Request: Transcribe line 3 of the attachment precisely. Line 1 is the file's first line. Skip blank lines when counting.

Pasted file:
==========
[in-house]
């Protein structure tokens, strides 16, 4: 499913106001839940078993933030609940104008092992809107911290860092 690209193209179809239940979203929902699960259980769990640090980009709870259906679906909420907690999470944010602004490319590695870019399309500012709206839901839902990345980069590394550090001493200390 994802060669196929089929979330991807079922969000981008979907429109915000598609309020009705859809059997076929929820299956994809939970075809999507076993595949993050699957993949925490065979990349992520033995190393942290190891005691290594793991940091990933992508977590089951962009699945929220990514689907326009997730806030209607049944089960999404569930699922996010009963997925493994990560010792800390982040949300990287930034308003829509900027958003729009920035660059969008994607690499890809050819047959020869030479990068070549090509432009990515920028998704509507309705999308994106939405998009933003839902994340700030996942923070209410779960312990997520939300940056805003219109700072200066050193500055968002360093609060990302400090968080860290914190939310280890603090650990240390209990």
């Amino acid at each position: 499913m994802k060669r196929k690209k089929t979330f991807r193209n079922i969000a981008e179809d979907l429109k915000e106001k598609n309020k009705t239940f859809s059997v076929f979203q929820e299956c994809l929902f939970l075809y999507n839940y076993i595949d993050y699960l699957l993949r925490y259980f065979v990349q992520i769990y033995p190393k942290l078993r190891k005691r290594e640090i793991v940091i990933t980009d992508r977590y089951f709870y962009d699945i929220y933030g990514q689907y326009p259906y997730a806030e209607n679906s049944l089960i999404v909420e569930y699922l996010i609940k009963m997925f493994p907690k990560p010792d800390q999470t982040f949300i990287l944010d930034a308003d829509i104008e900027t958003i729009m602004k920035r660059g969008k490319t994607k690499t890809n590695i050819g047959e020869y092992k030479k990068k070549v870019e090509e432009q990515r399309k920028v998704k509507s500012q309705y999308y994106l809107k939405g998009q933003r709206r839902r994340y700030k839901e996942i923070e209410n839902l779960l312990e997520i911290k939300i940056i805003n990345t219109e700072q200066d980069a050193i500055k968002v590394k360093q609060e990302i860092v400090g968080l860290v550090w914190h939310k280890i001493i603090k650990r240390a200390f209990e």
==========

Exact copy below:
């Amino acid at each position: 499913m994802k060669r196929k690209k089929t979330f991807r193209n079922i969000a981008e179809d979907l429109k915000e106001k598609n309020k009705t239940f859809s059997v076929f979203q929820e299956c994809l929902f939970l075809y999507n839940y076993i595949d993050y699960l699957l993949r925490y259980f065979v990349q992520i769990y033995p190393k942290l078993r190891k005691r290594e640090i793991v940091i990933t980009d992508r977590y089951f709870y962009d699945i929220y933030g990514q689907y326009p259906y997730a806030e209607n679906s049944l089960i999404v909420e569930y699922l996010i609940k009963m997925f493994p907690k990560p010792d800390q999470t982040f949300i990287l944010d930034a308003d829509i104008e900027t958003i729009m602004k920035r660059g969008k490319t994607k690499t890809n590695i050819g047959e020869y092992k030479k990068k070549v870019e090509e432009q990515r399309k920028v998704k509507s500012q309705y999308y994106l809107k939405g998009q933003r709206r839902r994340y700030k839901e996942i923070e209410n839902l779960l312990e997520i911290k939300i940056i805003n990345t219109e700072q200066d980069a050193i500055k968002v590394k360093q609060e990302i860092v400090g968080l860290v550090w914190h939310k280890i001493i603090k650990r240390a200390f209990e």